It was a day of records for Michael Schumacher and Ferrari at the Hungarian Grand Prix, where the German won his 12th race of the season and Ferrari claimed the 2004 constructors' championship. It was career win number 82 for Schumacher and his ...
It was a day of records for Michael Schumacher and Ferrari at the Hungarian Grand Prix, where the German won his 12th race of the season and Ferrari claimed the 2004 constructors' championship. It was career win number 82 for Schumacher and his seventh successive win of the year. It's the sixth consecutive title for Ferrari, making a total of 14 championships for the Scuderia in its history: a fitting tribute on the anniversary of the death of the great Enzo Ferrari.
Schumacher's win would have sealed the title for Ferrari on its own but Rubens Barrichello played his part to make it a scarlet one-two. The pair led off from the front row and held formation all the way to the chequered flag. Renault's Fernando Alonso had his customary rocket off the line to take third and there he stayed.
Barrichello was very slow off the grid on the formation lap but finally got away, and Minardi's Gianmaria Bruni had to have a swift kick up the rear wing to get him going. The race start was clean and Alonso's dive up the middle of the BARs in front was superb. The Spaniard shot round the inside of the first corner to settle into third.
Williams' Juan Pablo Montoya also had a great start, up to fourth from seventh, and the second Renault of Jarno Trulli went from ninth to sixth. The BARs were the losers off the line; Takuma Sato dropped from third down to eighth and Jenson Button lost one place to fifth. Antonio Pizzonia was the other big drop at the start, his Williams going from sixth to 11th.
Ricardo Zonta had a dismal start to his first GP for Toyota when he was hit from behind at the first corner. He in turn hit the back of Mark Webber's Jaguar and spun, but managed to get himself back on track again. Kimi Raikkonen managed to get his McLaren up to seventh and things settled down a bit after the first few corners.
Sauber's Felipe Massa, who started from the back due to an engine demotion penalty, was fighting with Jordan's Giorgio Pantano. Massa took the Jordan but was a bit too enthusiastic and Pantano regained the place. Shortly afterwards Pantano went wide at turn 11 and Massa made his pass stick the second time.
The order at the front was Schumacher, Barrichello and Alonso, with Montoya and Button next in line, a formation that remained unchanged to the end of the race. Trulli, Raikkonen and Sato filled the remaining points positions early on but Raikkonen was already in difficulties.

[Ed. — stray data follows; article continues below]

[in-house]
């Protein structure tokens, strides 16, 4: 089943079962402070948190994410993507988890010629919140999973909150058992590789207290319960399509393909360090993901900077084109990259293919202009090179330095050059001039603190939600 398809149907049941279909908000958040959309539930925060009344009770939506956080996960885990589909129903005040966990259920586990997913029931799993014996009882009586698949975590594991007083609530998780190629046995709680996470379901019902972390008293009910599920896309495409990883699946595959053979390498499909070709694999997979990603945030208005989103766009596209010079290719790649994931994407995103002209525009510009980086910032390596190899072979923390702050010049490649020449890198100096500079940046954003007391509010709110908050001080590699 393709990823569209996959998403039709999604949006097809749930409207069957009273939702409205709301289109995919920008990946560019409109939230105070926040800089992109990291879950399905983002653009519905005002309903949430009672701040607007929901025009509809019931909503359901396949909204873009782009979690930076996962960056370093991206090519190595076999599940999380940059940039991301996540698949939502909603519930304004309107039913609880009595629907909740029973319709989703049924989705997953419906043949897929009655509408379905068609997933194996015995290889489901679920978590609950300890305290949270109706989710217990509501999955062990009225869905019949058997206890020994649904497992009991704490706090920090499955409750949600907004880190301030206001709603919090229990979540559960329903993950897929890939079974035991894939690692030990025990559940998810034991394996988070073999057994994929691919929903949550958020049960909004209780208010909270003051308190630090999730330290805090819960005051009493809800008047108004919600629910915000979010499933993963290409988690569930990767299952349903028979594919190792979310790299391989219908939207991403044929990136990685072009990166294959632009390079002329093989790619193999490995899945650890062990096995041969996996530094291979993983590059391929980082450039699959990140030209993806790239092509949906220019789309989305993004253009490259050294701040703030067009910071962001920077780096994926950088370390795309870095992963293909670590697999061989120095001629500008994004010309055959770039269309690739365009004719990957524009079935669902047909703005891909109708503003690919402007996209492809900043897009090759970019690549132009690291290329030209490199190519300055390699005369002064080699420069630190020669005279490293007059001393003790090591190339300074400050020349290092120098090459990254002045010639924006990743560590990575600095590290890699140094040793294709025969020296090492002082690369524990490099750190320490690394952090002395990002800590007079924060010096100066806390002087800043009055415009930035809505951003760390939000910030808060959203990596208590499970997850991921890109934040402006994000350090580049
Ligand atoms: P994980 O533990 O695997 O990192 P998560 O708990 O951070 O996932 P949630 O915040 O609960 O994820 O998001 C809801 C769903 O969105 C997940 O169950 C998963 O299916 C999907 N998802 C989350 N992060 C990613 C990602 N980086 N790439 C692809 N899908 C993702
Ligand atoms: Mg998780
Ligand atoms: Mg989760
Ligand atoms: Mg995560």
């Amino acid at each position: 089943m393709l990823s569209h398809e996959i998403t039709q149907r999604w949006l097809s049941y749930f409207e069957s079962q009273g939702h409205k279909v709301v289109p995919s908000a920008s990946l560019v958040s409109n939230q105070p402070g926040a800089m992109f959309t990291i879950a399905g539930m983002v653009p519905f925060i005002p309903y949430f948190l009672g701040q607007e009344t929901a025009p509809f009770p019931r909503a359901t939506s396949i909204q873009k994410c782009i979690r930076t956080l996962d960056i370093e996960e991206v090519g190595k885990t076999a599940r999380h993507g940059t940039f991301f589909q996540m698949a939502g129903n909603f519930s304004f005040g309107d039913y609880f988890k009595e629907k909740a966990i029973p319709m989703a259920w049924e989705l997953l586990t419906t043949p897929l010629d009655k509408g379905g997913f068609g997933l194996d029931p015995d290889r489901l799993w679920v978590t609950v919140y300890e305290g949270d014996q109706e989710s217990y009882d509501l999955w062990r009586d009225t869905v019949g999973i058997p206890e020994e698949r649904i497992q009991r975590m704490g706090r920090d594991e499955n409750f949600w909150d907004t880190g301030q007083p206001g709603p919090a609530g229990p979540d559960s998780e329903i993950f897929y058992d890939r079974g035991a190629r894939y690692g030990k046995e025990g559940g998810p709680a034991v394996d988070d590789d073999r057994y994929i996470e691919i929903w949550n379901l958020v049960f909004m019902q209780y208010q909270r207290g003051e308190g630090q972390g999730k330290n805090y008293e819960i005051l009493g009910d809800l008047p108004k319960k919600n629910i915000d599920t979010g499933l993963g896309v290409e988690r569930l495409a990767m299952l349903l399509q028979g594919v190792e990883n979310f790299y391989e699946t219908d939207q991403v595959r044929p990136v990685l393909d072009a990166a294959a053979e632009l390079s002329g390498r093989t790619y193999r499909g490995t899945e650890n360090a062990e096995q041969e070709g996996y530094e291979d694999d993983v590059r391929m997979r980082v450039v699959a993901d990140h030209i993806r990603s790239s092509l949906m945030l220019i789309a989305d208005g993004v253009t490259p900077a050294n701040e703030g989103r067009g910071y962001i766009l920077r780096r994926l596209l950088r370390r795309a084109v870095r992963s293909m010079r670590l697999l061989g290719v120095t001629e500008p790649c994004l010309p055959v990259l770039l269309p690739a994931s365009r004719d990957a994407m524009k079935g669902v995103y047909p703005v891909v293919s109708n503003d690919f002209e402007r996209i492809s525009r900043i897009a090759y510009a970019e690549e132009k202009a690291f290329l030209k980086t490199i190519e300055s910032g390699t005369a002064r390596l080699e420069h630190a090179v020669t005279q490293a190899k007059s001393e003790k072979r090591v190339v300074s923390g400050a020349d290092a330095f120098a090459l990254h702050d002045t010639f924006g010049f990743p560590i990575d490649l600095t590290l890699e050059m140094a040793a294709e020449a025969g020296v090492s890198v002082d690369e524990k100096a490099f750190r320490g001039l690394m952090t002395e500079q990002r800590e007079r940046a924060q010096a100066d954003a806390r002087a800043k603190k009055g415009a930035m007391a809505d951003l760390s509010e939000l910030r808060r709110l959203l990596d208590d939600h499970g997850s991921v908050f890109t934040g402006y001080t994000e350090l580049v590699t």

Alonso was the first into the pits, followed by Sauber's Giancarlo Fisichella. Barrichello went in on the next lap, followed by Montoya, Button and Trulli who all stayed in formation at the exit. Raikkonen's McLaren started losing speed and dropped to 11th within a lap or two.
The Finn went in for his pit stop and was slow to exit the pit lane; Massa and one of the Toyotas went out ahead and Raikkonen's speed on his exit was visibly slower. Sure enough, Raikkonen returned to the pits shortly afterwards to retire. "The engine kept cutting out," Kimi explained briefly. "So it was some sort of electrical or software problem or something." McLaren later identified an electronic failure.
Schumacher took his first stop with no problem, as did Pantano. Christian Klien's Jaguar had a short trip through the gravel but kept going, then headed in for his stop along with Jordan's Nick Heidfeld and Pizzonia. After the stops Ferrari was doing a lot of agitated tinkering with Barrichello's fuel hose but whatever the problem, it didn't interfere with later stops.
So, after Raikkonen's retirement, Sato moved up to seventh and Pizzonia to eighth. Pantano and Klien had a bit of a scrap for 16th and Massa was the next retiree. The Brazilian came in for a new nose cone but was back in to retire on the next lap.
"The car was very good, I was winning some positions," said Massa. "Then I had a brake problem, the pedal was really long, and the team decided it was too dangerous to carry on."
Webber was homing in on David Coulthard's McLaren in 10th but then spun, struggling with his rear tyres, and dropped way back from the Scot. Schumacher set a scorching lap record of 1:19.071 on the run up to his second stop -- faster than both his qualifying laps!
The second round of stops came and went, Heidfeld losing out with a slight delay on the front right, but no major dramas. Ferrari's fuel rig worked fine and everyone came and went with no change in the front order. Trulli lost out, ending up eighth after the shakeout and there were more troubles heading his way.
Zonta was next out of the race when he pulled the Toyota off to the side of the track with a power loss. "The start was quite good but at the end of the straight a car touched my rear wheel," he explained of the first corner incident. "I spun and lost a few places. But at the end I completely lost power. Some kind of electrical problem maybe." (He was correct.)